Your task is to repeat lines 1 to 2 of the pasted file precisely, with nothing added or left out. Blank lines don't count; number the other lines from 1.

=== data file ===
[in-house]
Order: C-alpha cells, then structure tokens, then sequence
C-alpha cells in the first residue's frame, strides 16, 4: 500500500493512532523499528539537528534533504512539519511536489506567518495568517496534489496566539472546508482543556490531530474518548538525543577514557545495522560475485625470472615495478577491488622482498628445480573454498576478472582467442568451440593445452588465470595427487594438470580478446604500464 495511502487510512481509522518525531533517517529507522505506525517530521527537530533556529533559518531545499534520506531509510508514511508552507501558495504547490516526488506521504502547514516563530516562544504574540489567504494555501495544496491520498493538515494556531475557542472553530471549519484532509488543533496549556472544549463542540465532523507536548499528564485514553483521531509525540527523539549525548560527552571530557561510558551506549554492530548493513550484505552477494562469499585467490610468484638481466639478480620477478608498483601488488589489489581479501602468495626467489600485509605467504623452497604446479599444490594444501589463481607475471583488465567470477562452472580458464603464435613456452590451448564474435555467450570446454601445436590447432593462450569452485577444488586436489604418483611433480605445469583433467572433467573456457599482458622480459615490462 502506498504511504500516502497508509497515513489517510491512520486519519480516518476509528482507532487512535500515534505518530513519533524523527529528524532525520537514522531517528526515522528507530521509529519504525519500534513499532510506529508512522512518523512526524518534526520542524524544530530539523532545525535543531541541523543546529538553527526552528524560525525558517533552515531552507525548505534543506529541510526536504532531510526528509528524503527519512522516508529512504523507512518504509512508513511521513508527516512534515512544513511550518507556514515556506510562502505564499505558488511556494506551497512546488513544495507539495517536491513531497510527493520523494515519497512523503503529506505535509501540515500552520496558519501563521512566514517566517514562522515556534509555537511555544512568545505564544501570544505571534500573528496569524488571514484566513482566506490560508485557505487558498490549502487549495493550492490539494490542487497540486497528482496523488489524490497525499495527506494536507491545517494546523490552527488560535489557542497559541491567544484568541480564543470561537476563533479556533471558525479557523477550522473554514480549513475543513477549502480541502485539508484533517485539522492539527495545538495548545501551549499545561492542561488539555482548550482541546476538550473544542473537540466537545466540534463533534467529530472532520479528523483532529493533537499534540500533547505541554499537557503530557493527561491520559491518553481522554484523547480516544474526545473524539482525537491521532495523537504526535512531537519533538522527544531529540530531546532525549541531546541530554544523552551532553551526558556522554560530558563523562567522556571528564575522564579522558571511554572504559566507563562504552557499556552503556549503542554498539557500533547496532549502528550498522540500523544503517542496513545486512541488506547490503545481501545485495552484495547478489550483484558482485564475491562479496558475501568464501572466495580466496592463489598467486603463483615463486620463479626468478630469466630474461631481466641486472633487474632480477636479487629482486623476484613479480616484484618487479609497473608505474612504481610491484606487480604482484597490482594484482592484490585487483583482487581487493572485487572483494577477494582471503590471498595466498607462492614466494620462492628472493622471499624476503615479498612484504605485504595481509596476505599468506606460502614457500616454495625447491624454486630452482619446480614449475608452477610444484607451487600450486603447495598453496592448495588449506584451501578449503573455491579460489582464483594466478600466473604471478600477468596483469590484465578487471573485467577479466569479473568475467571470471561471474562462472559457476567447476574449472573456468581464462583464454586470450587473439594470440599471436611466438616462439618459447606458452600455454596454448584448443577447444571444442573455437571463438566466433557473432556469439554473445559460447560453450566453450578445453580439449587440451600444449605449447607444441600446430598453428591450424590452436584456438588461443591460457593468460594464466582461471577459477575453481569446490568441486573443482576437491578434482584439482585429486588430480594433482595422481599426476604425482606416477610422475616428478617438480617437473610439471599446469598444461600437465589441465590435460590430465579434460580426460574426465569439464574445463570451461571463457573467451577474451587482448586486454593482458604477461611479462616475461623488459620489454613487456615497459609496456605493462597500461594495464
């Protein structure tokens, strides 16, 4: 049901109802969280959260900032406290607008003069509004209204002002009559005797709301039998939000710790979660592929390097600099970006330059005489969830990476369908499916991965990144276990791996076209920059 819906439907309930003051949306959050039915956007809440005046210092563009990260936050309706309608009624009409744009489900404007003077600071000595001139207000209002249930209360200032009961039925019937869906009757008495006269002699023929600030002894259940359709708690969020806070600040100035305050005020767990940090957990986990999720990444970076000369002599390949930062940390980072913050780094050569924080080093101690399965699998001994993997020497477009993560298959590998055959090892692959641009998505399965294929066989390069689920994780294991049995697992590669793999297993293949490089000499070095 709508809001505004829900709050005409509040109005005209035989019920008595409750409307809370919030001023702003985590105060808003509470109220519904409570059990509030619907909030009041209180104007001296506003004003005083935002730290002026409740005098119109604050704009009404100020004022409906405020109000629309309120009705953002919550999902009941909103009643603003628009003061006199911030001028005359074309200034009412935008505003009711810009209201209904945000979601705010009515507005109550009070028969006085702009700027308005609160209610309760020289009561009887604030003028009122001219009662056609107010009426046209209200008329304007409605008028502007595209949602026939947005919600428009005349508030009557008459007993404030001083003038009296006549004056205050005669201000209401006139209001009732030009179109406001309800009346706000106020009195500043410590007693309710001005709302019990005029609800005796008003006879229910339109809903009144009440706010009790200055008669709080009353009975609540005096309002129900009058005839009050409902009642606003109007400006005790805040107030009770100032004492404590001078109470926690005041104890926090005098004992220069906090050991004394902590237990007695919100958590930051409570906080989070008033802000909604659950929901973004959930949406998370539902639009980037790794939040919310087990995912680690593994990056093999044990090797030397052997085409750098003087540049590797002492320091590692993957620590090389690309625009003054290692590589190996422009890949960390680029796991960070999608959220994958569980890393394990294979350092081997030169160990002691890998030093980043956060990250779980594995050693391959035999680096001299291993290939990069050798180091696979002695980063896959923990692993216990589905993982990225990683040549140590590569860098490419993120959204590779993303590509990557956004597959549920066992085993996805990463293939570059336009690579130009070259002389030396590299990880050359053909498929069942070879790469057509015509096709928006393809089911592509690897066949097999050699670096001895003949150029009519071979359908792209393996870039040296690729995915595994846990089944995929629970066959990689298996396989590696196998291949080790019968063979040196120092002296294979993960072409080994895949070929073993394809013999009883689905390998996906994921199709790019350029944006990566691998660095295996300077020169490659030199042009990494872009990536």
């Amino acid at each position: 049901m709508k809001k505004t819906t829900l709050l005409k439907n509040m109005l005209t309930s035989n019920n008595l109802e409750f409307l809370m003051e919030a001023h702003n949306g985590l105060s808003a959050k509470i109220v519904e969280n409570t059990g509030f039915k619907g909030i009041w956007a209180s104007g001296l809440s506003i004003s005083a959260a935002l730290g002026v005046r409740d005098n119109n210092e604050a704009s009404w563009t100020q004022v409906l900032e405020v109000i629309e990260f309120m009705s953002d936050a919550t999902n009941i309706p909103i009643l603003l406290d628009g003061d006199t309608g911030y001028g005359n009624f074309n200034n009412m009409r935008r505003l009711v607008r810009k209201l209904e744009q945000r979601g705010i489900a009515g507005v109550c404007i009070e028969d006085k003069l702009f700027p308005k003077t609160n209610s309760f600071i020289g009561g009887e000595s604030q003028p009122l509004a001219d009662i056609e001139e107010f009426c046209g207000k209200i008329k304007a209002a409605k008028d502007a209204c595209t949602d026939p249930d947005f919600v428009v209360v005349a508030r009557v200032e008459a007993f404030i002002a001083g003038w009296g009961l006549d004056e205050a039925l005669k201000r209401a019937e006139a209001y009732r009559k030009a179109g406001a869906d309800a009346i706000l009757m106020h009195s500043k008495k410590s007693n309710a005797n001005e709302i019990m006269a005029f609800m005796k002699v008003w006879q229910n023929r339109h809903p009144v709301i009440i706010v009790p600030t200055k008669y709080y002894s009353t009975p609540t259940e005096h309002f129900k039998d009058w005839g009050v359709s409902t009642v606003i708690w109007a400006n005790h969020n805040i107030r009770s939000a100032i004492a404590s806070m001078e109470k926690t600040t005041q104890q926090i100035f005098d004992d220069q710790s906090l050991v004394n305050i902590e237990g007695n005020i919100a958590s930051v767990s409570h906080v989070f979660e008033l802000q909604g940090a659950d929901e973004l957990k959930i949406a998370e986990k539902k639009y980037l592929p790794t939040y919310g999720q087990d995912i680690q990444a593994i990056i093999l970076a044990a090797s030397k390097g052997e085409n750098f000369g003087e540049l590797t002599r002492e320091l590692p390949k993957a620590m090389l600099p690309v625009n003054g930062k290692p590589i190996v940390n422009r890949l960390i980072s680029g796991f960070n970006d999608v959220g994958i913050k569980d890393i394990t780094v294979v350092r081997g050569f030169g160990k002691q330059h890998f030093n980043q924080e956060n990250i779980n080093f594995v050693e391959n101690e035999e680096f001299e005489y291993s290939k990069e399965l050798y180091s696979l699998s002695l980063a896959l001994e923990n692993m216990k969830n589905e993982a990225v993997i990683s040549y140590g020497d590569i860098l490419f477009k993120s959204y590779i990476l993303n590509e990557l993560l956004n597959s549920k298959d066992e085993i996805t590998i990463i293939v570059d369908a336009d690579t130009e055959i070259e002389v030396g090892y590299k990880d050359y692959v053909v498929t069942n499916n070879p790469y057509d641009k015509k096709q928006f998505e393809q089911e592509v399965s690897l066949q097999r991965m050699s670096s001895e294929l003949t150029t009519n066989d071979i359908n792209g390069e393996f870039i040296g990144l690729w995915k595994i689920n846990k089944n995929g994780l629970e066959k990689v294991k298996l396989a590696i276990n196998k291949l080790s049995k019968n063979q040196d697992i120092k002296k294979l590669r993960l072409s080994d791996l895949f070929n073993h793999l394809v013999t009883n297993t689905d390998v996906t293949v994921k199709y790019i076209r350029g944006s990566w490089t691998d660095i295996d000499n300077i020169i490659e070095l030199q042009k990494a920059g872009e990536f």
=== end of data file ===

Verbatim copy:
[in-house]
Order: C-alpha cells, then structure tokens, then sequence